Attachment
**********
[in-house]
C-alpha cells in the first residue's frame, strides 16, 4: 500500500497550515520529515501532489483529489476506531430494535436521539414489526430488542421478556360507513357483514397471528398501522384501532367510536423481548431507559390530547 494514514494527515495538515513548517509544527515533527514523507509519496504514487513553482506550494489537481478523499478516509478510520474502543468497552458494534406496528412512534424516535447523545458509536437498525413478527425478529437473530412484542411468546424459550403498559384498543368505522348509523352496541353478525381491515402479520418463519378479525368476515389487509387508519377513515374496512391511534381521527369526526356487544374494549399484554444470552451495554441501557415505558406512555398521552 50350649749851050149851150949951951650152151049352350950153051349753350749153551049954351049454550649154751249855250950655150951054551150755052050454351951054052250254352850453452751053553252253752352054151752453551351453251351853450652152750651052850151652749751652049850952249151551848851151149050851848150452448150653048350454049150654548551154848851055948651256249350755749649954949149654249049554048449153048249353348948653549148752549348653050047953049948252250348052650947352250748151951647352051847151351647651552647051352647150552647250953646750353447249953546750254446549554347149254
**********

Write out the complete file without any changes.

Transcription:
[in-house]
C-alpha cells in the first residue's frame, strides 16, 4: 500500500497550515520529515501532489483529489476506531430494535436521539414489526430488542421478556360507513357483514397471528398501522384501532367510536423481548431507559390530547 494514514494527515495538515513548517509544527515533527514523507509519496504514487513553482506550494489537481478523499478516509478510520474502543468497552458494534406496528412512534424516535447523545458509536437498525413478527425478529437473530412484542411468546424459550403498559384498543368505522348509523352496541353478525381491515402479520418463519378479525368476515389487509387508519377513515374496512391511534381521527369526526356487544374494549399484554444470552451495554441501557415505558406512555398521552 50350649749851050149851150949951951650152151049352350950153051349753350749153551049954351049454550649154751249855250950655150951054551150755052050454351951054052250254352850453452751053553252253752352054151752453551351453251351853450652152750651052850151652749751652049850952249151551848851151149050851848150452448150653048350454049150654548551154848851055948651256249350755749649954949149654249049554048449153048249353348948653549148752549348653050047953049948252250348052650947352250748151951647352051847151351647651552647051352647150552647250953646750353447249953546750254446549554347149254